We are lucky to have a quince tree in the garden, for some reason there are no others in the village. It was a good harvest for them and we have made loads of quince jelly, quince cordial, quince crumble (made with star anise this has become Richard’s fave dessert) and frozen some batches as well. The chillies too have been made into jam, oil or just dried.


The springlike weather has also been great for the wild flowers. We discovered this tiny little orchid on a walk and then were delighted to find it growing near the house. The common name is autumn lady’s-tresses (Spiranthes spiralis) so that’ll have to go on our orchids page. We also have autumn crocuses in the garden too.


The hedgerows have been fooled by the temperatures. The blackthorn, where we get our sloes from, is in flower and in the veg patch the autumn raspberries are half a metre tall when they should be dormant.


However, the big task of the month has been the olive harvest so it’s been lovely having the springlike sunshine for that. The garden seems to be full of robins who sing while we work. The dogs too always join us and are happy to supervise, although after a while slink off to the sofa or in search of walnuts.


Last year’s spring deluge meant we had no olives at all in 2014 but this year’s bumper harvest meant it was fairly easy to get enough for the year ahead. After a few days we’d collected 188kg of olives and we got 15 litres of oil for that (the going rate is 8 litres per 100kg). We could have got a lot more. Our neighbour spends weeks collecting his olives, he loves it, but we are rather lazy! He has built this amazing structure which sits on the shovel part of his tractor so that he can be raised up and reach the topmost parts of the trees, it’s a frightening sight as he’s well into his 70s! (While driving to the olive oil factory we lost count of the number of people in their olive trees brandishing loppers or saws.)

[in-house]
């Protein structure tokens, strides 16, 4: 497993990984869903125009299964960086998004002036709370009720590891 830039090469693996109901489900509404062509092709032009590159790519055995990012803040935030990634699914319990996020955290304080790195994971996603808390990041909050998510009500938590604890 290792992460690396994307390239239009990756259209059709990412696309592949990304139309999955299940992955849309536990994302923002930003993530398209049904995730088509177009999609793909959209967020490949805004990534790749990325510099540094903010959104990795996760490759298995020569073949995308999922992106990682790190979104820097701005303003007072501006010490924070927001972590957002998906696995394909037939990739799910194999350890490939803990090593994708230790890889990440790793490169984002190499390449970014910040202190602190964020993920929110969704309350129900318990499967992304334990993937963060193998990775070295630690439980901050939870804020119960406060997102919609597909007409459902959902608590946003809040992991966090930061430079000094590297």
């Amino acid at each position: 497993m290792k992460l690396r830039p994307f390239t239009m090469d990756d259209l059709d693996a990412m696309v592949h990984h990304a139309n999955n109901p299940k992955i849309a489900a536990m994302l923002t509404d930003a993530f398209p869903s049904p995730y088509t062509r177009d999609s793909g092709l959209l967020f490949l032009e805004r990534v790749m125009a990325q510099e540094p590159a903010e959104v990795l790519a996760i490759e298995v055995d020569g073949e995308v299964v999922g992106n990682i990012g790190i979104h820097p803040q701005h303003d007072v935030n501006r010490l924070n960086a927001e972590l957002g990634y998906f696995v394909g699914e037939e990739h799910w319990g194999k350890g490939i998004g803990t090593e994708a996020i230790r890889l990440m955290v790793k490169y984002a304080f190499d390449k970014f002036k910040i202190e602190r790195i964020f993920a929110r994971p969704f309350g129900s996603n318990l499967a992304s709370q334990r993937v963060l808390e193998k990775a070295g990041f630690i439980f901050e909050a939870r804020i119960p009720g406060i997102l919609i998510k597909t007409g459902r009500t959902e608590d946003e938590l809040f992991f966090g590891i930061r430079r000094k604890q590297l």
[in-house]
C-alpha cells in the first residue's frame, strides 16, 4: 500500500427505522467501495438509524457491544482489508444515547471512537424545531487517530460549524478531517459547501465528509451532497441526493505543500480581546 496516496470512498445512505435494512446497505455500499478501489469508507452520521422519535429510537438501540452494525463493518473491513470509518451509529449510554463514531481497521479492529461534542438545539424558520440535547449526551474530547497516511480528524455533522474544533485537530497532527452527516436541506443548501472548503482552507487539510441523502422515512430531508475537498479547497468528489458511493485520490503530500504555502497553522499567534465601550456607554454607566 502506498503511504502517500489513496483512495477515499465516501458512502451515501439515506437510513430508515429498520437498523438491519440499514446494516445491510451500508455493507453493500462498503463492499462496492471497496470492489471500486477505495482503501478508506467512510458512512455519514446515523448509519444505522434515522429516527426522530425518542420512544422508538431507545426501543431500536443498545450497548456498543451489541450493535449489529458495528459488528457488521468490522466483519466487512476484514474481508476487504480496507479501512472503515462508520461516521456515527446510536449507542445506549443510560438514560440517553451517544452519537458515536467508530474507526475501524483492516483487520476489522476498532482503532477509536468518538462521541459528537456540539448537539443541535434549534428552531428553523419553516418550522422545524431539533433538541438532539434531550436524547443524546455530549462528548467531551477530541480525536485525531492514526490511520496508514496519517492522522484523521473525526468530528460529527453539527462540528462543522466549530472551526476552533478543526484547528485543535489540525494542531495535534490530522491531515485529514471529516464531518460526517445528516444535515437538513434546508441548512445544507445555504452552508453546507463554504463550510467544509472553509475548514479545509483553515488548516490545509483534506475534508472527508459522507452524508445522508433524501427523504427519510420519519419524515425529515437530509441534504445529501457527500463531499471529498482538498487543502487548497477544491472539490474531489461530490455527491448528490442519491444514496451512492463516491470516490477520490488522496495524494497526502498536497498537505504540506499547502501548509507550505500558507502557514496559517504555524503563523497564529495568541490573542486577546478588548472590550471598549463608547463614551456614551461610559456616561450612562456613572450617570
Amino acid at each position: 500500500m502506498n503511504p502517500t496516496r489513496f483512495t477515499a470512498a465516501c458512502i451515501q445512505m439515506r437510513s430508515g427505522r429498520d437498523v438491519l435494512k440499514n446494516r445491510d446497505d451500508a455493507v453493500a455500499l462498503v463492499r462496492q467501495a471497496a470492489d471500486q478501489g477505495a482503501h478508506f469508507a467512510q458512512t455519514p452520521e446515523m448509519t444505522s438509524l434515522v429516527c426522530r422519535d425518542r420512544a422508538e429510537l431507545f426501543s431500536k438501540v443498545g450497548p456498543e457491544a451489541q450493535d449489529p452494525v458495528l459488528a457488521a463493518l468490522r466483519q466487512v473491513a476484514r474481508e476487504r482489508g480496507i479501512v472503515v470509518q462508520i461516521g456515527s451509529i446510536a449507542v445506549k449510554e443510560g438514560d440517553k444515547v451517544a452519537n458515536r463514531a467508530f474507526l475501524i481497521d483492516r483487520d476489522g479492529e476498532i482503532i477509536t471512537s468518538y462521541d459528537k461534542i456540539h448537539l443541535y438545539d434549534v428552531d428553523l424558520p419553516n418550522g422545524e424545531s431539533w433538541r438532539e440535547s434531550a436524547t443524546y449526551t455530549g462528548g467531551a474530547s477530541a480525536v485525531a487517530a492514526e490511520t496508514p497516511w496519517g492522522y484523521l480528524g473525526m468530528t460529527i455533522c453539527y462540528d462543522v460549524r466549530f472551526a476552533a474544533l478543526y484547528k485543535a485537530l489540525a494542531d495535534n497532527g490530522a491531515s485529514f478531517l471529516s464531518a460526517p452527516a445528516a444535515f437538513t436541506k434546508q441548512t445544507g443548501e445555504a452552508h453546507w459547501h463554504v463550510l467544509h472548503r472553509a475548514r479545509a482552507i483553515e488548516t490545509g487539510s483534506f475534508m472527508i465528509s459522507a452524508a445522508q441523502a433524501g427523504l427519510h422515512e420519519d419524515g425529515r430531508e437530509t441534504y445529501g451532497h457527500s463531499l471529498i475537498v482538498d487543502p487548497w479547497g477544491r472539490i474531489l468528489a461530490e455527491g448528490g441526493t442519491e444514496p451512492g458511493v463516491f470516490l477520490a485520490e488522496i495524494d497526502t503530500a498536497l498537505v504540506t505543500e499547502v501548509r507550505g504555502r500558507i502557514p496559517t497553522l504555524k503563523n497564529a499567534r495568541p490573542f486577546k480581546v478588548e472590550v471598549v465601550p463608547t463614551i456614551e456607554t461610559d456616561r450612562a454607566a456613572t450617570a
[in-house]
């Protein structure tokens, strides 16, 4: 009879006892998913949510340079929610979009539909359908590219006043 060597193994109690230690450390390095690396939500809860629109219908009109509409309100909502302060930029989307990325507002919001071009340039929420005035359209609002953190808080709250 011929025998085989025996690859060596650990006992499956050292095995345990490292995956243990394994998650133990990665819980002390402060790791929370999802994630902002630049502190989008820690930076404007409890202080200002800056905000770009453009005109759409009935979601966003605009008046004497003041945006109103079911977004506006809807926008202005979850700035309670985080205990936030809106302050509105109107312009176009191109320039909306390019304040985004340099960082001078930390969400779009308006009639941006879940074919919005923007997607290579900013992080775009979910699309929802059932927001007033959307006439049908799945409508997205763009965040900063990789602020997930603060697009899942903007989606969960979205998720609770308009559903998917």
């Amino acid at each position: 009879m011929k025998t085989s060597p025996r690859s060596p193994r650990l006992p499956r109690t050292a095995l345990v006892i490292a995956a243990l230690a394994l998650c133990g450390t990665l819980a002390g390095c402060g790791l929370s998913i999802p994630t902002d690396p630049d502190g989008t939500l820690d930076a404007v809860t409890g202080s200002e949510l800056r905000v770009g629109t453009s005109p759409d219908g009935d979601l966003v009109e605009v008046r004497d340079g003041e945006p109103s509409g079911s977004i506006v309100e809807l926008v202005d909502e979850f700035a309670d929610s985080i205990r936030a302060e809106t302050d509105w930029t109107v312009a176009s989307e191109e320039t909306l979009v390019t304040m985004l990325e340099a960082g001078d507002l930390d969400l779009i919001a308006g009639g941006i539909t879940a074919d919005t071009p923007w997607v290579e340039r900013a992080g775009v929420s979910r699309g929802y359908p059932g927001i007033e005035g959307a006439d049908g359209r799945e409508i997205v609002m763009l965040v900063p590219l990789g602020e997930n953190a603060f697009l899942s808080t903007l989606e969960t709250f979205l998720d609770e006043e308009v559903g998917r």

He very generously lends us his cleaning machine every year. It separates the leaves and twigs from the olives and despite making a racket does the job quickly and efficiently:

So that was October, I haven’t even mentioned all the strimming Richard’s had to do (and will need to do again soon), the baking, breadmaking etc etc. What have you done this month?


Long, hot summer

Long, hot summer


Of course we wanted to live in a country which had a proper summer but I didn’t expect to live in Death Valley. Oh, stop complaining I can hear you say as the rain hammers against your window, but I can assure you being outside when the temperatures go over 40C really isn’t pleasant. May, June and July were hot too, with no rain to speak of, and the average maximum temperature for this month has been 35C, the highest being 44C. Today it’s 40C. It’s eerily quiet when it’s that hot. The village dogs are all asleep, the tractors, strimmers and chainsaws are put away and the birds are hidden deep in the bushes. The gentle breeze feels like a hot hair drier and, bizarrely, there’s a sense of claustrophobia as the heat engulfs you. We appreciate every day the thick walls of the house, no need for air conditioning, just a cooling glass of grape juice and to collapse, arms akimbo, on the sofa.